Whiplash — Where Is My Neck Pain Coming From?

 

Last week while driving to work, you’re stopped at a red light and glance in the rearview mirror and notice that a car is approaching from behind way too fast.  The next thing you remember is the squeal of the tires and a loud crash with an accompanied sudden jolt as your car is propelled forward by the impact. Your initial reaction is one of shock, wondering is anyone hurt? How bad is my car damaged? Will there be another hit? Should I get out of the car? I’m going to be late for work! Within a few minutes, the police arrive and after about an hour of taking statements from the two drivers and a few witnesses, you decline an ambulance offer to take you to a nearby hospital for an examination as, “…this little stiffness and ache in my neck is no big deal.”  Happy you can still drive your car, you arrive at work an hour and a half late.  After reviewing the details of the crash with co-workers several times, you begin to notice a headache, your neck stiffening up and movements becoming limited and painful.  After another couple of hours and a few Ibuprofen, the pain has increased and you now have a whopping headache. You decide, “I better go see my Doctor of Chiropractic to see if something is wrong.”

 After the exam and x-rays, the Doctor of Chiropractic shows you a chart and explains the mechanism of injury that usually occurs in a low speed rear-end collision.  A couple of things that were said really hit home in helping you to understand how such a seemingly minor crash can create so much pain.  The first is that it is not possible to voluntarily contract a muscle quick enough and “brace” to prevent the acceleration of the head. Upon impact, as the car is propelled forwards, the head initially goes backwards and then when the muscles in front of the neck are stretched to their limits, the head is then “whipped” forwards in a “crack the whip” type of response and all of this takes less than 600-700 milliseconds!  Because of the far limits of neck motion being reached during this process, the ligaments that hold the vertebra together are often stretched and/or torn.  This can be appreciated on the bending neck x-rays which shows one vertebra sliding forwards on the one below and the angle created being greater when compared to the surrounding vertebra.  The second point of discussion that stands out was the fact that your head was rotated at the time of impact from looking in the rearview mirror places the neck at a greater risk of injury because of the twisting motion that occurs during the “crack the whip” process.  Another interesting point: because there wasn’t a lot of car damage, the shock and force of the impact was not absorbed by crushing metal and that energy is therefore transferred to the contents in the vehicle, including the occupants.  That is why your briefcase ended up on the floor and your glasses flew off during the crash. Another point of discussion was made concerning the difference between genders and the degree of injury, as women are more likely to be injured more severely because of the less muscular and sometimes longer female neck.  The degree of injury is also at greater risk when there is osteoarthritis in the neck that pre-exists the crash.  An analogy of how a young sapling branch can bend without breaking verses the “old oak branch” which snaps and breaks when its only bent slightly. So, if you are a middle aged, female with a long slender neck with pre-existing arthritis looking in the rearview mirror prior to impact in a rear-end collision, ligament over stretching / tearing is highly probable.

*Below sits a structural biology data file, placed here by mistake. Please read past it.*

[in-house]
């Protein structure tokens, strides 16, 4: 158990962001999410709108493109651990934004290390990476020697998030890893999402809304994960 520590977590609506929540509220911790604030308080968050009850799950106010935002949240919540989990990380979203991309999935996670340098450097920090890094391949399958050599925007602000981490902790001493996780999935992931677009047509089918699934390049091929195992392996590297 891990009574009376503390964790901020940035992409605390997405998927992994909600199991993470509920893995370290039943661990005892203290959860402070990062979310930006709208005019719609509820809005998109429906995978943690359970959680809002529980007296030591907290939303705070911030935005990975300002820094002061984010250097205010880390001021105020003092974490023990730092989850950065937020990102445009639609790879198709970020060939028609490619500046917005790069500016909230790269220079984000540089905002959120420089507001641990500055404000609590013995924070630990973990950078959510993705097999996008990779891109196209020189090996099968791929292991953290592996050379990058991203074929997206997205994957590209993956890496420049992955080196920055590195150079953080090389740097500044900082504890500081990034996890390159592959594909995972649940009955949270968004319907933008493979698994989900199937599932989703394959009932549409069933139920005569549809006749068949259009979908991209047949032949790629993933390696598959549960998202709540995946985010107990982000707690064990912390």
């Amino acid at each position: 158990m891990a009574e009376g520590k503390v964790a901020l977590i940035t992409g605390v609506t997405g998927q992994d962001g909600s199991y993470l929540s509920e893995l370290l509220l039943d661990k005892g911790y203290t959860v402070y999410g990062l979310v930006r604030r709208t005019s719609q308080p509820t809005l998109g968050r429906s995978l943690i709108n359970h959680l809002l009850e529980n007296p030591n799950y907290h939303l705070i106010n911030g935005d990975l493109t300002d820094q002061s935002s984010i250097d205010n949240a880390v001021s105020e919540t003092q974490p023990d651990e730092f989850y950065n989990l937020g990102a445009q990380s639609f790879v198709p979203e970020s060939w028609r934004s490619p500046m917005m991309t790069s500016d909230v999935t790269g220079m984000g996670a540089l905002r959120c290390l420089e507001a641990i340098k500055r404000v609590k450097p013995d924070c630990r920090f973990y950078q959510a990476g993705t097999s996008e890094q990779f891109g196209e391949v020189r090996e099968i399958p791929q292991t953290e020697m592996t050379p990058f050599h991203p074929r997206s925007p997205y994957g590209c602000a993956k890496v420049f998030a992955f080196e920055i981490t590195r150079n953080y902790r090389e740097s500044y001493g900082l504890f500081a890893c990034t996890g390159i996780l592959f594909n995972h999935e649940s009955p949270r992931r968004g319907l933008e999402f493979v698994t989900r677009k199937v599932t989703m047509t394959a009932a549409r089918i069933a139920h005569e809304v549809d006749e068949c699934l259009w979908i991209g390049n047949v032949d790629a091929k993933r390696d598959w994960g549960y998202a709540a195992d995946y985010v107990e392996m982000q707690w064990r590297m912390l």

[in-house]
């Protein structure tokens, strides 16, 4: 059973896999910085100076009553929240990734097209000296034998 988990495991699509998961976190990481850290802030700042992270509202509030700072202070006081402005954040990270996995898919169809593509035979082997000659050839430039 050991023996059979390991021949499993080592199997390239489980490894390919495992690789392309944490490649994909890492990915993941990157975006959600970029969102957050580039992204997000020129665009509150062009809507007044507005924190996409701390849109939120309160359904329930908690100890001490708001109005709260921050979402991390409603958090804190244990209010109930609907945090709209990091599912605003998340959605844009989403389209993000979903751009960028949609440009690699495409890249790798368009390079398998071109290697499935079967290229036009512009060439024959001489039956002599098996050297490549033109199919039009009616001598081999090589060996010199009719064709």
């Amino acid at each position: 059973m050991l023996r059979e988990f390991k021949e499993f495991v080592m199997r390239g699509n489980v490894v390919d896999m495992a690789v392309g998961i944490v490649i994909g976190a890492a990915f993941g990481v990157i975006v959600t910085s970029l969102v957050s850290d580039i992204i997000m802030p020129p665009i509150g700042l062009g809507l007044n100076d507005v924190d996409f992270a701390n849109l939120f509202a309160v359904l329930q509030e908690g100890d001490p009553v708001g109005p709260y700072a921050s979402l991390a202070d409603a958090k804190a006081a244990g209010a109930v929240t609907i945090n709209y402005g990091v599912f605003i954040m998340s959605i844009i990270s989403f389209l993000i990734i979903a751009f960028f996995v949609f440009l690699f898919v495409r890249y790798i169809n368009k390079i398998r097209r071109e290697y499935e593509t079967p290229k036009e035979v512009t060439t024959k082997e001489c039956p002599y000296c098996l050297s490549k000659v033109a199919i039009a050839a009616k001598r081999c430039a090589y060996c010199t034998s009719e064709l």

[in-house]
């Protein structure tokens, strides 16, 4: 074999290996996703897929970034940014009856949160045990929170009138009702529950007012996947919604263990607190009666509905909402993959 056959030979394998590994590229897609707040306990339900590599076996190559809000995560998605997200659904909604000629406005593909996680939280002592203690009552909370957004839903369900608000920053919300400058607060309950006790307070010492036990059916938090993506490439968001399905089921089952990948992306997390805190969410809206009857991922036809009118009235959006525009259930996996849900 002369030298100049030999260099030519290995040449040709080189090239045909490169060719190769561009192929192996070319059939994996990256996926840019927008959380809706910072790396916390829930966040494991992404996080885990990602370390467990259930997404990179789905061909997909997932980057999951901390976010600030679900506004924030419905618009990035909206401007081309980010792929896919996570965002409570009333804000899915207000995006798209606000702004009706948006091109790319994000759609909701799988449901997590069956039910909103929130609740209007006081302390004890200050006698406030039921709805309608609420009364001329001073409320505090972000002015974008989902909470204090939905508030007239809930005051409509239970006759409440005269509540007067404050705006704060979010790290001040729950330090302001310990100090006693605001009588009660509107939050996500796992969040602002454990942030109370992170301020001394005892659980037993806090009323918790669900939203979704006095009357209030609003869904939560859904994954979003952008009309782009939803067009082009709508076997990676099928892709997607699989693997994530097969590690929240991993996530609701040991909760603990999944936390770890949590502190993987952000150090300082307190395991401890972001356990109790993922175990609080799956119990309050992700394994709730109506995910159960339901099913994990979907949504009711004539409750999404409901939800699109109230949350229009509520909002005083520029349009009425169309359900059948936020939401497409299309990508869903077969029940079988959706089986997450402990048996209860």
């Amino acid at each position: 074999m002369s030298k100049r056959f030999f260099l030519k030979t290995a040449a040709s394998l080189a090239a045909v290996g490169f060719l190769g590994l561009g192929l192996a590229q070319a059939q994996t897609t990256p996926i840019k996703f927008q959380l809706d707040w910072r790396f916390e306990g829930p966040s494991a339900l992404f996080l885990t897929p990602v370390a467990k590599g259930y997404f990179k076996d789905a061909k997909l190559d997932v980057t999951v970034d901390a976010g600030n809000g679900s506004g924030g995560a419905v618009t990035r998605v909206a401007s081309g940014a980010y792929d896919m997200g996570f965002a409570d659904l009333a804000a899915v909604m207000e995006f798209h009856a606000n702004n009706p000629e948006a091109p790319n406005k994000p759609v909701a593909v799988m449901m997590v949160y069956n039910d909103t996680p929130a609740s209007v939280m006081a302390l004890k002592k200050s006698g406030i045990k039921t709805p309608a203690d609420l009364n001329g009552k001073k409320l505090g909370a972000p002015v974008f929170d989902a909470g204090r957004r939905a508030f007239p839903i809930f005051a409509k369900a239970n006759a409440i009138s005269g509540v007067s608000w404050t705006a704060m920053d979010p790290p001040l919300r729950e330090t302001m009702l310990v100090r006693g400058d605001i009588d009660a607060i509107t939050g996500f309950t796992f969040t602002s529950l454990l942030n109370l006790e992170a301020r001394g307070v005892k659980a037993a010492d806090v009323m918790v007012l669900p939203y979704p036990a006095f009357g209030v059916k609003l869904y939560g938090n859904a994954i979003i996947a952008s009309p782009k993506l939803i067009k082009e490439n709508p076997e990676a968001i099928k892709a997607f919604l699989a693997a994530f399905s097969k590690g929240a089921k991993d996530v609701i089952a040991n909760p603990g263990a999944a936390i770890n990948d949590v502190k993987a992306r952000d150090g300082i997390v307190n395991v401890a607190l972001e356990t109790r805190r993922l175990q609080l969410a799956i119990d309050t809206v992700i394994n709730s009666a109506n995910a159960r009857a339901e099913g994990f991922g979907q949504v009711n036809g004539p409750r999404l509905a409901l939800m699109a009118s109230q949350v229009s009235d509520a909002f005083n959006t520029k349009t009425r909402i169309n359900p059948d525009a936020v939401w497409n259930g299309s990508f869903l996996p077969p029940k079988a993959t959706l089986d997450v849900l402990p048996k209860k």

In summary, it is important to obtain prompt evaluation and treatment by your Doctor of Chiropractic as soon as possible as when time passes without treatment, it is more difficult to bring about a reduction of pain and increased motion and, it will generally take longer.  Taking medication for pain only postpones the needed process of restoring movement and function of the neck so that should not be the only treatment.  In general, a “wait and watch” approach is not wise in these types of injuries.

If you or a loved one is suffering with whiplash, sharing this information may be one of most significant acts of kindness that you can give to those that you care about.

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